Media  Global Economy  2013.09.04

Japan joins the TPP talks

English translated version of "Business Prospect" on NHK Radio Channel 1 on August 6, 2013

1. Japan joined the TPP negotiations at the end of July. What are your thoughts on Japan's participation at this point in time?

Japan's entry into the TPP negotiations was delayed despite the fact that Japan began preparations for the possibility of participation about three years ago. Because of the delay, there has been concern that Japan would not be able to enter into the bulk of the negotiations and only attend what was widely reported would be the final session of the negotiations in October (although, ultimately, a Japanese delegation was also able to join part of the July session).

I believe that the reason for the delay was that the substance of free trade agreements (FTAs), such as the TPP, were not fully understood by the Japanese people. A FTA intends to eliminate tariffs and facilitate trade and investment between the signatories. Countries belonging to a FTA ideally enjoy significant benefits while countries not joining it suffer big disadvantages. Two years ago, the Prime Minister at the time, Yoshihiko Noda, announced that Japan would start consultations with the relevant countries to participate in the TPP negotiations. This was followed by the Canadian Prime Minister and the Mexican President immediately announcing their participation. Canada and Mexico feared their possible exclusion from a potentially vast free trade zone which would be created by a TPP agreement including Japan.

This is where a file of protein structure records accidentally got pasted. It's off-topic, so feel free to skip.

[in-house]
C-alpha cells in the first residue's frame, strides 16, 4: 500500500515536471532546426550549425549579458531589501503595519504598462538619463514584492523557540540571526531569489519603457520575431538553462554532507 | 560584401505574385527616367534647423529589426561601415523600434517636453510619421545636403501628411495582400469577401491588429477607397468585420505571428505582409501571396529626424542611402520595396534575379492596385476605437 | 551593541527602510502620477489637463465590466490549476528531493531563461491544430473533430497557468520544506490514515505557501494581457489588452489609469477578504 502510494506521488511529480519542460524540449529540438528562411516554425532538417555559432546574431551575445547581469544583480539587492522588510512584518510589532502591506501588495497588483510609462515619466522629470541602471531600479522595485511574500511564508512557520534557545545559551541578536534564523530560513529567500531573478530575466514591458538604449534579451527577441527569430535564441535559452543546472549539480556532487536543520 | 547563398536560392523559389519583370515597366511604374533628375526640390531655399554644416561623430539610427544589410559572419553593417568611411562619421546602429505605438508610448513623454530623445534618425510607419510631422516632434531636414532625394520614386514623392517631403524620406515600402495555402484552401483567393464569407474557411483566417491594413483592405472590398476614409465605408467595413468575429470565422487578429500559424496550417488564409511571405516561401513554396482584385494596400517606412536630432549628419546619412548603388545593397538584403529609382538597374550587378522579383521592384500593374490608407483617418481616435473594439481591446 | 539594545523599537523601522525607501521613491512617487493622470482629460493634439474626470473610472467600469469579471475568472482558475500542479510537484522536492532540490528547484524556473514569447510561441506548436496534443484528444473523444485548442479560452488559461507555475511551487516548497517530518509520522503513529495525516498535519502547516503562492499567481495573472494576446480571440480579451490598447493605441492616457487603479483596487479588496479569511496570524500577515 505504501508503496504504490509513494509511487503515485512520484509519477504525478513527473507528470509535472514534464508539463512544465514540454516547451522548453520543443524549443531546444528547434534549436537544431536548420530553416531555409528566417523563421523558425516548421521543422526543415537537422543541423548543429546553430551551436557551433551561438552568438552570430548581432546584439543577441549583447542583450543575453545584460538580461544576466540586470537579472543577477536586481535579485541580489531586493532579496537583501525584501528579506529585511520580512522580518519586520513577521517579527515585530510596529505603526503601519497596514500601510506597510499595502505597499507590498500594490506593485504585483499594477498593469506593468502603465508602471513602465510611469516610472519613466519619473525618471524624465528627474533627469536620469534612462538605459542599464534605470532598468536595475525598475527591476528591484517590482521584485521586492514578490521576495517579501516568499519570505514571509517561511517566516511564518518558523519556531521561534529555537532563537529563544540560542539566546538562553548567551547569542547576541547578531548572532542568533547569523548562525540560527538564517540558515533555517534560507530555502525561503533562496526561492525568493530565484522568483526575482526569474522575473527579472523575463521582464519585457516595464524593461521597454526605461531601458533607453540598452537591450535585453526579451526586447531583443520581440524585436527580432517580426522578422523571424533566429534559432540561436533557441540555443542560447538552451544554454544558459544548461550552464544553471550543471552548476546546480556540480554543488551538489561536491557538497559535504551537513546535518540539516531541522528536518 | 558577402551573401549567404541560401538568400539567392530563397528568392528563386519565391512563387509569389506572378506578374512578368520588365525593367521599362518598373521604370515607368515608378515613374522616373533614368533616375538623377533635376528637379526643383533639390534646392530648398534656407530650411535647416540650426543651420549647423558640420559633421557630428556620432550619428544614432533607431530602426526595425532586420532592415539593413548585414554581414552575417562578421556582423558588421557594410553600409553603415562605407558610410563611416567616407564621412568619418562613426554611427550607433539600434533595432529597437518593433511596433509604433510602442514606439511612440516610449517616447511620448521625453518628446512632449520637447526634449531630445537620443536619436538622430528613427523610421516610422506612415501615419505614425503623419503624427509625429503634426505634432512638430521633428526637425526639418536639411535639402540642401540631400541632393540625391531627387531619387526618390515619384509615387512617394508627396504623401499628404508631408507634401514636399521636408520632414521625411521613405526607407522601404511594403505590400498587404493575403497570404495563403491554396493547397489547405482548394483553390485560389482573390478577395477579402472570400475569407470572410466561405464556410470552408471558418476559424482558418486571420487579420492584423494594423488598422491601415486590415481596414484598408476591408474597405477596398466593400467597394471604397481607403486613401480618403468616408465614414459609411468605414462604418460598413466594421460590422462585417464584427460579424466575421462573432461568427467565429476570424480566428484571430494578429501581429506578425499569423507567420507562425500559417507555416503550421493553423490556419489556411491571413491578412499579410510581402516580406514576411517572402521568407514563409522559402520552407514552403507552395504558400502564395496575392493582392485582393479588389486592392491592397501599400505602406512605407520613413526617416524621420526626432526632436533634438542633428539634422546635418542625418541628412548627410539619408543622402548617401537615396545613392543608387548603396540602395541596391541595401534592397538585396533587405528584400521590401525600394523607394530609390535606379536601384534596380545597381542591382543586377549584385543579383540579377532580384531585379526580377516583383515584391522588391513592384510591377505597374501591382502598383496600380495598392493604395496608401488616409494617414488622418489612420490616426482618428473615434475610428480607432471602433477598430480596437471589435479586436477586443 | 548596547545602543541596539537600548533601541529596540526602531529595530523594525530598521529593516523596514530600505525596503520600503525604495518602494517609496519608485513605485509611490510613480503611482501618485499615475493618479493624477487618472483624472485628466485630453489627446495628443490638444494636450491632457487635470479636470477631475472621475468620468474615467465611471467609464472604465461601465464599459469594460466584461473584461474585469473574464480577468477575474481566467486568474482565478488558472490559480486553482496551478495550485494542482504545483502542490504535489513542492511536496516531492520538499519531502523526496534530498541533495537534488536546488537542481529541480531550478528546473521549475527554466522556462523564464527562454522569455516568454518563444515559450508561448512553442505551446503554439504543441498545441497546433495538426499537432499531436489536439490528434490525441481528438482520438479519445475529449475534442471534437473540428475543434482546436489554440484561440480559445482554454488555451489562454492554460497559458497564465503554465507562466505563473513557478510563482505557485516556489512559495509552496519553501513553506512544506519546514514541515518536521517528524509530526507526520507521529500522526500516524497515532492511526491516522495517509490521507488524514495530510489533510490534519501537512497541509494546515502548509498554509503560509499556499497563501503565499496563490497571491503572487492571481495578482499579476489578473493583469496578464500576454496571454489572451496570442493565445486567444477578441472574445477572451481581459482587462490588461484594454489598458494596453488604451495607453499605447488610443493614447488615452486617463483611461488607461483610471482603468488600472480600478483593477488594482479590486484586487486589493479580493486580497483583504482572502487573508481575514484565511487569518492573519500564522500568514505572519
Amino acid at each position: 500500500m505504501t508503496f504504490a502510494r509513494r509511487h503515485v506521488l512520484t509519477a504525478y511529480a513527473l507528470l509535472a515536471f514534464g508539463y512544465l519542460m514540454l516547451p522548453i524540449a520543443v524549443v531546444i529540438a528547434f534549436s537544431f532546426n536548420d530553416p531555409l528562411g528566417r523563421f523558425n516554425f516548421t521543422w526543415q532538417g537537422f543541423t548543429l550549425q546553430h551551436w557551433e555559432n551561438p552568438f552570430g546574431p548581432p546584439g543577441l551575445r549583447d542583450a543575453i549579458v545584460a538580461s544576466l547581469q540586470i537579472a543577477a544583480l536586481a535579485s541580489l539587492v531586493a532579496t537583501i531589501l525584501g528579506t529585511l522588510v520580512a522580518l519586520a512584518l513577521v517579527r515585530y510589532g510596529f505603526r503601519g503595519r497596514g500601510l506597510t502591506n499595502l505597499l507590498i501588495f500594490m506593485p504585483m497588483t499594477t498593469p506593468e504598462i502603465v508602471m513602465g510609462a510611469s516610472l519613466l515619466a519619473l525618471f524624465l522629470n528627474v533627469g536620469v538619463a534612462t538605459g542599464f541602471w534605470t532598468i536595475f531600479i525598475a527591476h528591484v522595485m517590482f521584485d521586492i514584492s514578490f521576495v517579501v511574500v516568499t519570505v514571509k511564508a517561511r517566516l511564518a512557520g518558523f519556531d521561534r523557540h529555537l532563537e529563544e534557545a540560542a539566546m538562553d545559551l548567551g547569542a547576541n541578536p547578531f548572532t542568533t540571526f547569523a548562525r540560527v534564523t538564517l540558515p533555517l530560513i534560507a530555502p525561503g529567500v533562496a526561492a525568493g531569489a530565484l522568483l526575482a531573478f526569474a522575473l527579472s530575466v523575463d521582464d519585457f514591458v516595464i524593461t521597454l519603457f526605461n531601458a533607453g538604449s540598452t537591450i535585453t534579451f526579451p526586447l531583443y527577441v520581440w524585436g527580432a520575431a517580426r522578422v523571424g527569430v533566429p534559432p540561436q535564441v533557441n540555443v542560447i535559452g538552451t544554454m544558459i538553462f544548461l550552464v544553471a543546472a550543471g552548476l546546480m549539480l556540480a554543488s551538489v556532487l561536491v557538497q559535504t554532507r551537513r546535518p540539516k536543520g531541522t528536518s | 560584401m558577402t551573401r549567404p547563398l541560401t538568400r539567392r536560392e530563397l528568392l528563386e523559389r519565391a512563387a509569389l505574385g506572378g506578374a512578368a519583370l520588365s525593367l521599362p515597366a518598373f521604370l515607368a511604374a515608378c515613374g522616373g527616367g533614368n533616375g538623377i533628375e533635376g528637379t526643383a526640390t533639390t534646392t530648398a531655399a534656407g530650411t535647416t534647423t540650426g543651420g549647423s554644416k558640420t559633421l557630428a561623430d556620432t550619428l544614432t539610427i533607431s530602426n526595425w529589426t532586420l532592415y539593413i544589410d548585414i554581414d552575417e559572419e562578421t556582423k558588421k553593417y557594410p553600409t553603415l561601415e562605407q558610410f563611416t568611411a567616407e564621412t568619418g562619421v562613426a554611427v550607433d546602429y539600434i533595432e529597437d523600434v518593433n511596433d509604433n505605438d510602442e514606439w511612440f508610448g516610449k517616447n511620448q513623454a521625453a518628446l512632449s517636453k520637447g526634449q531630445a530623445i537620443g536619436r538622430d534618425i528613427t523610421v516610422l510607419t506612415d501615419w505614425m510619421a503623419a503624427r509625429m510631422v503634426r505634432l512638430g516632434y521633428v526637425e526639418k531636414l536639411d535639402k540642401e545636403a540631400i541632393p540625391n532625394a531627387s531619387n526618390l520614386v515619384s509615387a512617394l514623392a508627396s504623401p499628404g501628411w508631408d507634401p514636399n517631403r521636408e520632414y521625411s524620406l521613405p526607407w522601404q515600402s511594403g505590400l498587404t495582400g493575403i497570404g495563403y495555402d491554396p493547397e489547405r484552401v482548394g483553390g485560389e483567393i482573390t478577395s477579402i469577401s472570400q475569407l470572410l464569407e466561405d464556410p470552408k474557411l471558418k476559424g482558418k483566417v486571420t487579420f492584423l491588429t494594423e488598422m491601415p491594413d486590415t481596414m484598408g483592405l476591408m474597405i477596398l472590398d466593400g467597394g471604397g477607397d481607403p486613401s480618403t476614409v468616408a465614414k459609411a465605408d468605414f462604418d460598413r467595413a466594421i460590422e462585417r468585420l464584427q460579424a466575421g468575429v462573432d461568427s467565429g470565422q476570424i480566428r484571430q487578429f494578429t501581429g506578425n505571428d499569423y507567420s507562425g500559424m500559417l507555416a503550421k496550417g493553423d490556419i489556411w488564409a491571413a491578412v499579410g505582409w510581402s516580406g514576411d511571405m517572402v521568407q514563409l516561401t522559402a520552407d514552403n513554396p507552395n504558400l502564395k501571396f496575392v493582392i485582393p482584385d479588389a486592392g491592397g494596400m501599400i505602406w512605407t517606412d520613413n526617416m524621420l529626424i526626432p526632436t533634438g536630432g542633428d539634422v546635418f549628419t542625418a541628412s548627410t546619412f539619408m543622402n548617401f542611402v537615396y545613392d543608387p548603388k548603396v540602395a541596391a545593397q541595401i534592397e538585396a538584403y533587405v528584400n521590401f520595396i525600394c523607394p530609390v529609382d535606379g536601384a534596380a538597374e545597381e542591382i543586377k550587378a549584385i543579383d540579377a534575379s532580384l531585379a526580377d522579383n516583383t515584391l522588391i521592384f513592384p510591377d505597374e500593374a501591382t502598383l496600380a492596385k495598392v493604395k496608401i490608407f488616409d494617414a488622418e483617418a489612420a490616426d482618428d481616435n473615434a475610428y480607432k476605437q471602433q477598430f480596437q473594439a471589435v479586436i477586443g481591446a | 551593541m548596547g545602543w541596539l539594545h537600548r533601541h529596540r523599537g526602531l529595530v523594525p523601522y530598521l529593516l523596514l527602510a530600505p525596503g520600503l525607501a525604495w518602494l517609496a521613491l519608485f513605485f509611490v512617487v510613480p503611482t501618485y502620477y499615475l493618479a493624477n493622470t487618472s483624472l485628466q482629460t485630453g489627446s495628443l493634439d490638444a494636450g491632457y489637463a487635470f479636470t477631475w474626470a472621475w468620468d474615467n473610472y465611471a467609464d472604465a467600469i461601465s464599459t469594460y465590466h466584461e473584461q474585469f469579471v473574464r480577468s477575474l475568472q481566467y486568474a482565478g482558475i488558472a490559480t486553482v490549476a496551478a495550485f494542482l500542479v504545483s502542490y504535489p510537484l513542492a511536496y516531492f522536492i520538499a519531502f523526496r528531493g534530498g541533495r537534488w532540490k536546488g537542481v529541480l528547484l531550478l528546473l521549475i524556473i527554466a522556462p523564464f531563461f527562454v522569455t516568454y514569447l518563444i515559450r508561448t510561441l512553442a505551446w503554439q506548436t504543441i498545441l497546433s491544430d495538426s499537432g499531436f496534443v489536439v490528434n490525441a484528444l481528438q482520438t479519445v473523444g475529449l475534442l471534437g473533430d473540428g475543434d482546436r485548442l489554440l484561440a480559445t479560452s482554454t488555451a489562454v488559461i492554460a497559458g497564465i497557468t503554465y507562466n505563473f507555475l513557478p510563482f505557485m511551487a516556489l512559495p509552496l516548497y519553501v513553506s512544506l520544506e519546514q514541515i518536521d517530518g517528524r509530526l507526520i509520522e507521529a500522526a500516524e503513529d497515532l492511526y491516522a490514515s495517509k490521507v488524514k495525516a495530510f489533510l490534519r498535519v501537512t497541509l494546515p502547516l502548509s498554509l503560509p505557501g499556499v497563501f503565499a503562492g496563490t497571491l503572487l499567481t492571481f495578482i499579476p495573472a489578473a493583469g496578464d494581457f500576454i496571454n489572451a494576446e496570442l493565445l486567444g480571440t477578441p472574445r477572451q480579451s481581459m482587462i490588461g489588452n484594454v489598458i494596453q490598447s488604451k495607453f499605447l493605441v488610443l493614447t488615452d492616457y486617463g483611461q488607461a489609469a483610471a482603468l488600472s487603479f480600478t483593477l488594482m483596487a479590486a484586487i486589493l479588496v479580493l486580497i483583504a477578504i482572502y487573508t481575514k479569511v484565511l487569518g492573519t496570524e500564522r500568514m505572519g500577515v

Accordingly, China cannot afford to disregard the TPP. President Xi Jinping has lately requested that President Obama keep China informed on the progress of the TPP negotiations. This was also due to Japan's participation.

What we may be seeing is an example of the 'domino effect': the larger the FTA becomes, the more countries want to be included due to fears they may be excluded from a large free trade zone. The Japanese public may not have been as supportive of anti-TPP protests if another large economic country such as China had joined the talks.

2. What has Japan learnt subsequent to participation in the TPP talks?

I think that the Japanese negotiators have been reasonably well prepared for the talks; they have been kept in the loop by countries participating in the earlier rounds and have also obtained information from various professional magazines in the US. This has enabled them to enter the talks relatively well-informed.

Before joining the talks, they may have been given an indication that the negotiations had not been progressing smoothly. The Japanese media have reported that the negotiations have been concluded in many areas. However, generally speaking, countries involved in trade negotiations can reach agreement, through working-level consultations, only on uncontentious issues. Other issues often prove more difficult to agree. One example of this in the TPP talks is drug patents. The United States and developing countries have difficulty in reaching an agreement on drug patents as the US is in favour of strengthening patent protection to safeguard profits of major American pharmaceutical companies. Meanwhile developing countries oppose the continuation of patent terms which force them to pay more for such medicines.